When Students Know More About Technology Than Their Teachers

High school students in Coral Gables, Fla., work together on a tablet during a history class.
High school students in Coral Gables, Fla., work together on a tablet during a history class.
—Josh Richie for Education Week
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It's a daily classroom reality that students often know more about technology than teachers do. This is the kind of scenario that used to terrify me. When I didn't know all the details of the technology I wanted to use, shadowy what-ifs would flit around in my brain. For someone trained in an era when teachers were lucky to have a single Apple IIe computer to share with another teacher, today's high-tech era of cloud computing, virtual reality, and 3-D printing is a little bit overwhelming at times.

Overcoming these fears hasn't been easy, but I've learned to change my thinking about technology in three ways:

1. Many technology tools aren't really as scary or intimidating as they might have seemed originally. Consider, for example, the number of websites and apps that allow kids to develop visuals electronically, from Google Draw to Pablo. I used to be intimidated by the sheer number of available resources. But even if I want to provide several options for my students, I don't have to master them all at once. I can offer two options initially, and add additional tools to the list when needed.

A couple of years ago, I created an independent project for a 6th grade student, with the goal of developing an animation that would teach 2nd graders what they needed to know to take care of a new dog. His project included learning to use Scratch, a coding website developed by MIT. Initially, I was concerned about what I would do when he asked me questions I couldn't answer. I encouraged him to look at the tutorials so he could develop a basic understanding of how Scratch worked. He ignored this suggestion, which amplified my worries.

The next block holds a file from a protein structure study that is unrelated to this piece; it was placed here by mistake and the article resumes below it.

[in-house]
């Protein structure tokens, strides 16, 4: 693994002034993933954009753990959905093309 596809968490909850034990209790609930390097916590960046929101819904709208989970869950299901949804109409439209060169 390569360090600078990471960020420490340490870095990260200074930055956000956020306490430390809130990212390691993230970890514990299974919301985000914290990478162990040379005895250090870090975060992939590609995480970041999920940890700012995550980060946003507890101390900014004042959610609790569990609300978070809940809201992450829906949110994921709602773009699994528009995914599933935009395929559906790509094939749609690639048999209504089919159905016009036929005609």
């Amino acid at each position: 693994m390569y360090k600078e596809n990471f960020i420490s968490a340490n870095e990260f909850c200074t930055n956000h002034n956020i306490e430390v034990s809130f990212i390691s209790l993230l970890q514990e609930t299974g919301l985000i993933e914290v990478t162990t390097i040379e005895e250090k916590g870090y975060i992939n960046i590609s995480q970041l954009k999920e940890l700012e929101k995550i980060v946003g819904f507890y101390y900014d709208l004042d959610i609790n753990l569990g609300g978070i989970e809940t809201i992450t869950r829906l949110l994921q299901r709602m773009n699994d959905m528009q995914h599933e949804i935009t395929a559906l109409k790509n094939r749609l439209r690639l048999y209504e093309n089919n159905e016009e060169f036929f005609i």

As it turns out, he didn't ask me any questions. Instead, when his animation didn't work, the student used problem-solving techniques to identify a solution through finding a relevant tutorial, searching for an answer in the program, or testing variations of code.

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All of my students are willing to troubleshoot and problem solve when something doesn't work as planned. A few weeks ago, my class needed to respond to a question using Padlet, a web-based bulletin board that allows students to share information with each other. However, Padlet wasn't working, and the substitute teacher in my classroom didn't have access to my Padlet account to troubleshoot. Rather than messaging me and asking what to do, they set up a Google Doc for their responses and continued on with the lesson.

This impressed me for two reasons. First, they didn't allow themselves to get hung up on the idea that responses had to be on Padlet. They simply knew they needed some kind of platform to share their responses. Secondly, they solved the problem on their own. Without hesitating, they took action and made it work. When I complimented the class on their critical thinking and problem-solving skills, they were surprised. To them, their actions were second nature.